2013 Madone 5,000 KM report; New stem; Carbon stems waste of cash?
Since August 2013 I’ve put more than 5,000 kilometers on my 2013 Trek Madone 5.9 (more than 1,600 kilometers since January), and I thought I’d give a brief status report.
The main thing most of you who follow my blog are probably wondering about is the bottom bracket. After more than 5,000 kilometers in the pouring rain, dry and sandy conditions and sweaty workouts in my Bike Torture Chamber, I’m happy to report that the bottom bracket bearings are still absolutely pristine.
Last week I did a major tune on the bike, and when I pulled the cranks off to inspect the bottom bracket I was extremely pleased when I saw that not so much as a drop of water or single grain of sand had found their way past the seals. Recall that with my 2011 Madone I was on my third set of bearings by the time I reached the same mileage. The original 2013 Madone bearings still look and perform like new, rotating smoothly and silently. As I reported to my Trek rep, Chad (who has been amazing and extremely responsive to every single question I’ve sent him), from where I sit Trek’s engineers have 100% solved the problem I was experiencing.
The bike has continued to perform nearly flawlessly. The only issue I’ve experienced was a minor one, concerning the rear brake. Perhaps due to its location under the chainstay, water had infiltrated the brake’s cable housing and caused the cable to rust and stick. A cable/housing swap corrected the problem. Actually this is more of an informational thing than a real problem; the rear brake will simply require a bit more preventative maintenance than it otherwise might when mounted in the traditional location.
The bike fits me extremely well, especially when I’m in the drops (my preferred riding position), but I’ve always felt like I had to reach a little too far forward when riding on the hoods. Because of this, it’s hard to keep my arms relaxed with a slight bend in my elbows, and on long rides I definitely notice the lack of comfort.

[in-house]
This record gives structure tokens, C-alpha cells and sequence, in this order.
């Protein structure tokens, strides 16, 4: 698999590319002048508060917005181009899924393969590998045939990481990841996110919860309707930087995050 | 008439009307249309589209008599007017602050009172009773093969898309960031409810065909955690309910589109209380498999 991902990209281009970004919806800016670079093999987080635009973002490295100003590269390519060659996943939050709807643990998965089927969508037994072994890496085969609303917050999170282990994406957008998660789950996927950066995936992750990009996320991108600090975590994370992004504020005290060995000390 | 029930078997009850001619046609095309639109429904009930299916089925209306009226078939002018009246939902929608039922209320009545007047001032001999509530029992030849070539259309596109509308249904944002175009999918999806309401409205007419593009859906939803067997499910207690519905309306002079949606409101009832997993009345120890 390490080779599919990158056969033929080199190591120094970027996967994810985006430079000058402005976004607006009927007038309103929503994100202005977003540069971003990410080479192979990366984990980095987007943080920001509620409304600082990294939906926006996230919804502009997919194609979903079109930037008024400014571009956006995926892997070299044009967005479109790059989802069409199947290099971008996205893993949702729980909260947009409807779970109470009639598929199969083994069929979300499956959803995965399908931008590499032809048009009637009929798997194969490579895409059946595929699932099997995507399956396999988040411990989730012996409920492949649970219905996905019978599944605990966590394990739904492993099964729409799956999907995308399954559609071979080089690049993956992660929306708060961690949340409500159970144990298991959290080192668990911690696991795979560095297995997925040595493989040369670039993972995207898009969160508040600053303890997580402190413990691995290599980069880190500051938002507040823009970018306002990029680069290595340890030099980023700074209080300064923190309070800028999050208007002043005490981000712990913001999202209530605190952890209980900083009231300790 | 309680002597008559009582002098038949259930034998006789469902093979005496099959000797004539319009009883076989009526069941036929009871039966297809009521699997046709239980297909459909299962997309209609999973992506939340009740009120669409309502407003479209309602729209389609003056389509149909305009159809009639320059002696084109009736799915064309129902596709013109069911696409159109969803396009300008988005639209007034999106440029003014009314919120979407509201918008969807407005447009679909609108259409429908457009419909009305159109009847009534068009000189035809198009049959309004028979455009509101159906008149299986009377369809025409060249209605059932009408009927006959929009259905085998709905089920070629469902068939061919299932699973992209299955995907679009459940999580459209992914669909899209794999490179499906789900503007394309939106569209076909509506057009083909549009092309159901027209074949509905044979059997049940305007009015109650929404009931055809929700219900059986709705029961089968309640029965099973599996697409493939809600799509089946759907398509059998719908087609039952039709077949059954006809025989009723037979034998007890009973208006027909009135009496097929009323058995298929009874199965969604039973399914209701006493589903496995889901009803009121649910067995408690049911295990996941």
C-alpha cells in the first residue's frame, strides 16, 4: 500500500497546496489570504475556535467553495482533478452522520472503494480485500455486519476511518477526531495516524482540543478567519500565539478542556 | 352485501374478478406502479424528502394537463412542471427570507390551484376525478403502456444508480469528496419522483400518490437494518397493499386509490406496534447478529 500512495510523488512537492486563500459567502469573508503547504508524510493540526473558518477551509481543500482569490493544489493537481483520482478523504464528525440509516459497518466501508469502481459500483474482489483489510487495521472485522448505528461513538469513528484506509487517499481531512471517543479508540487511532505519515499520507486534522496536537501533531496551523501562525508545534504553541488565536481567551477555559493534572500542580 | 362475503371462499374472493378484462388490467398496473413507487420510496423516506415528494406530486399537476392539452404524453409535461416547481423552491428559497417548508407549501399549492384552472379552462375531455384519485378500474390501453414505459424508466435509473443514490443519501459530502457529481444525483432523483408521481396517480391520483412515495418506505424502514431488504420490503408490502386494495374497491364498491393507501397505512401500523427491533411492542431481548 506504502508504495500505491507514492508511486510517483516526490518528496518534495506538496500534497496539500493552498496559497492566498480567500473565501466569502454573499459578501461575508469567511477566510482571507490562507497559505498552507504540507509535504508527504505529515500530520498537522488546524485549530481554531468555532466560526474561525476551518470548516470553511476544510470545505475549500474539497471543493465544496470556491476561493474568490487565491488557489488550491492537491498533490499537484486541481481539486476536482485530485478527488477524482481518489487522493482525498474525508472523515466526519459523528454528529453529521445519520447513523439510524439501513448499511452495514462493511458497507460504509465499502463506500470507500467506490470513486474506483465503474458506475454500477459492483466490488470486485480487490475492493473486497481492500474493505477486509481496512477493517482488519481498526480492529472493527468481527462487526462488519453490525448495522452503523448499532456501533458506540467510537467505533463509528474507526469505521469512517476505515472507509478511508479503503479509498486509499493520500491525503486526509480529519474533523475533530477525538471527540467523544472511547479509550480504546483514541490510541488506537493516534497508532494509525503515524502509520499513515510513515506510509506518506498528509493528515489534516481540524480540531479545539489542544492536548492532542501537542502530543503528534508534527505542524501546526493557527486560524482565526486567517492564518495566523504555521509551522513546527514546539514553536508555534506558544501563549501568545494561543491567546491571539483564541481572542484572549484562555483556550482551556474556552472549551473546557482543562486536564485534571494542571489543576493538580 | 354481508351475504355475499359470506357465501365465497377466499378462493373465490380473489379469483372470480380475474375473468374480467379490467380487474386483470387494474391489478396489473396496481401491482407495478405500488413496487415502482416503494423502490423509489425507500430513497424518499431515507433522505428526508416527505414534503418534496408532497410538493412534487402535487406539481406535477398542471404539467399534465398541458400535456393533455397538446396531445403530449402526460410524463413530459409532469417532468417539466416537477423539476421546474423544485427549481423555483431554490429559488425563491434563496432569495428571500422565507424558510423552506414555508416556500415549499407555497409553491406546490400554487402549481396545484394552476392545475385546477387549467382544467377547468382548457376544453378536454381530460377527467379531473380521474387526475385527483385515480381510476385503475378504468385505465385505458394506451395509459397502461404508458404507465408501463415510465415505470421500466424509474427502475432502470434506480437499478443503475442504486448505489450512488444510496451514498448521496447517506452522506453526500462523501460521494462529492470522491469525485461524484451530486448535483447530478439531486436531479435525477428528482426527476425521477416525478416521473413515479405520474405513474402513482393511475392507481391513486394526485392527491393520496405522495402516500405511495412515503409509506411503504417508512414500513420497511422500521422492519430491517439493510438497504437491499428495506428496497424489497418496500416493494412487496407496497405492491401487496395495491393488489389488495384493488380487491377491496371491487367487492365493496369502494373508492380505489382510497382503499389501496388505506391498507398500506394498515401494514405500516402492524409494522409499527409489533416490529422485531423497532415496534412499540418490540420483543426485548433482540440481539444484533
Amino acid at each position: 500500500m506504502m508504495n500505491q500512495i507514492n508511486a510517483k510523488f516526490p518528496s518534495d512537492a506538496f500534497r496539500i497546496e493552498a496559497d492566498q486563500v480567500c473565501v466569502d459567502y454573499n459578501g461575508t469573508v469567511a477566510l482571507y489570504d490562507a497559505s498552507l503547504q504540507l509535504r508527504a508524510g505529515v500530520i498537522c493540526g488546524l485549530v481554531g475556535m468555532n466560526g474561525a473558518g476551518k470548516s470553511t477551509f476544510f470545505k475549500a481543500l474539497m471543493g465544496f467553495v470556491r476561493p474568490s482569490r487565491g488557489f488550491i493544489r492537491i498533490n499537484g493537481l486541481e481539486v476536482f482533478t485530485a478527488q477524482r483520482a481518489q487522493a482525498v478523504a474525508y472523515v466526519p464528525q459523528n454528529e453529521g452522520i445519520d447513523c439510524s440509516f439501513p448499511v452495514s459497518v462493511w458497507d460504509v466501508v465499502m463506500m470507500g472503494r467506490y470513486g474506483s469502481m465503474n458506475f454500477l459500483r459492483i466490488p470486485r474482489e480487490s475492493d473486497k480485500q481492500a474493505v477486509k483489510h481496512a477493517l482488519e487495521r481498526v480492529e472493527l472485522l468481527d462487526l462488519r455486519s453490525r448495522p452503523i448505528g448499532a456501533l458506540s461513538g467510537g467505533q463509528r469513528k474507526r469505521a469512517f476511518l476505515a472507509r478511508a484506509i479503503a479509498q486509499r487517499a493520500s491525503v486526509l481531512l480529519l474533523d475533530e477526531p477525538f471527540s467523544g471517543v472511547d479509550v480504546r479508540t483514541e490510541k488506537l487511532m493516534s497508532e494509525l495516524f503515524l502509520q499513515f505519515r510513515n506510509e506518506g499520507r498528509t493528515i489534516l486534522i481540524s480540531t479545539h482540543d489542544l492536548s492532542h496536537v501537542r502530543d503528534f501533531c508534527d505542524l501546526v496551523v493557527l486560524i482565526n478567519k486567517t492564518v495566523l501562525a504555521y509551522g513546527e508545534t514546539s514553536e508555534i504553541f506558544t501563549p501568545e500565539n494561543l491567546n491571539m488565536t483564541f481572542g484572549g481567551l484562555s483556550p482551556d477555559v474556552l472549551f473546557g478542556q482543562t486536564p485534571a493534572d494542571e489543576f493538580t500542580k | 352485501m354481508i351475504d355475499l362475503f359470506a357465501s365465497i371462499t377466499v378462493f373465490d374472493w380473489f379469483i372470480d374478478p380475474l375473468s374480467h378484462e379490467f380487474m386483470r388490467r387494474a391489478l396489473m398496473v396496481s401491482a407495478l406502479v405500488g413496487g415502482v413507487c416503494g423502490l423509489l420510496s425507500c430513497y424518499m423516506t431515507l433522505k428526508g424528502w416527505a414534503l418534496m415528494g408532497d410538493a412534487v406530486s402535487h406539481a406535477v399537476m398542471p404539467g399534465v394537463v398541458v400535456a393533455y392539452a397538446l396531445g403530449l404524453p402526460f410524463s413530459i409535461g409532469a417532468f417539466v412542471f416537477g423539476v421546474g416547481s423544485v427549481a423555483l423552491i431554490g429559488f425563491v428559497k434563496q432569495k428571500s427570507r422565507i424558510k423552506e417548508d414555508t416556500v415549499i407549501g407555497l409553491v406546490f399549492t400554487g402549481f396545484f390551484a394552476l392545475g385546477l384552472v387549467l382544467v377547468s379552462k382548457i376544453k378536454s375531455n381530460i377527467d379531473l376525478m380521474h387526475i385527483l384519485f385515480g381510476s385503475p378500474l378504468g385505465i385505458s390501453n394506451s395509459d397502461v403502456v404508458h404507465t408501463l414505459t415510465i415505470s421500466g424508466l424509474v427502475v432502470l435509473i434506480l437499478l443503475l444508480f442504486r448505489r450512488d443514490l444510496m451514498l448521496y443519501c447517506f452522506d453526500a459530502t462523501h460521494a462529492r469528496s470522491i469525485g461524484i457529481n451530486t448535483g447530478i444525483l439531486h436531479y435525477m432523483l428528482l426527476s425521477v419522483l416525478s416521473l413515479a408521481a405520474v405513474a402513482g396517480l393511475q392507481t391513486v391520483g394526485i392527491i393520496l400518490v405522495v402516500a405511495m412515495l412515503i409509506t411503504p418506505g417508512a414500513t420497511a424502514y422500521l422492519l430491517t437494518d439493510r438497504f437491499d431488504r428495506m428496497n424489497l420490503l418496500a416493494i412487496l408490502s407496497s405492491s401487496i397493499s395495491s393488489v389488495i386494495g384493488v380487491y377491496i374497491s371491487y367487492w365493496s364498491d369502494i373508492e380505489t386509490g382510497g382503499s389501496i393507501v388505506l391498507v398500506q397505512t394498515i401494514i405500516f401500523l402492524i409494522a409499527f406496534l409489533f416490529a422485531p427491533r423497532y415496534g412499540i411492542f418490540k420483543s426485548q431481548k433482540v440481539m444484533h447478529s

The proper solution in a situation like mine is to shorten the stem (the saddle should never be adjusted forward for a reach issue, the saddle adjustment is for your position over the pedals). After some measuring and playing around, I decided to shorten the stem 30mm. The stock stem is 100mm, and so I ordered a 70mm stem.
70mm is considered very short for a road bike (but far from unheard of), but if I’m more comfortable and okay with the difference in handling then who cares?
I went with the Zipp Service Course SL Stem in “Beyond Black” (70mm/-6°). I think the stem looks fantastic, and it matches my Zipp 404 Firecrest carbon clincher wheels, which are also in “Beyond Black”. The stem weighs in at a scant 113 grams, including the 4 titanium bolts.
That actually brings up an interesting subject: carbon fiber stems. I don’t see the point of them. Carbon fiber stems are very expensive, and it’s not like they provide much, if any, vibration dampening benefits like carbon handlebars.
Take a look at Zipp’s current carbon fiber stem offering–the SL Sprint. The SL Sprint stem has a MSRP of $245, which is almost 2.5 times as much as Zipp’s mid-range Service Course SL stem (MSRP $109). The kicker? At 165 grams (100mm), Zipp’s carbon stem actually weighs more than their far less expensive Service Course stem (which is just 120 grams in the 100mm length).
Seriously, am I missing something? What’s the point?! Is it so when people look at your stem they can say, “Ohhhh is that a carbon stem?!” Rolling my eyes.
Today I’ll be doing a trainer workout, so I won’t get to test the handling of the new stem, but I will notice the (hopefully) increased comfort. When I’m doing trainer rides I spend more time on the hoods than I do when I’m riding outside, so the difference should be readily apparent.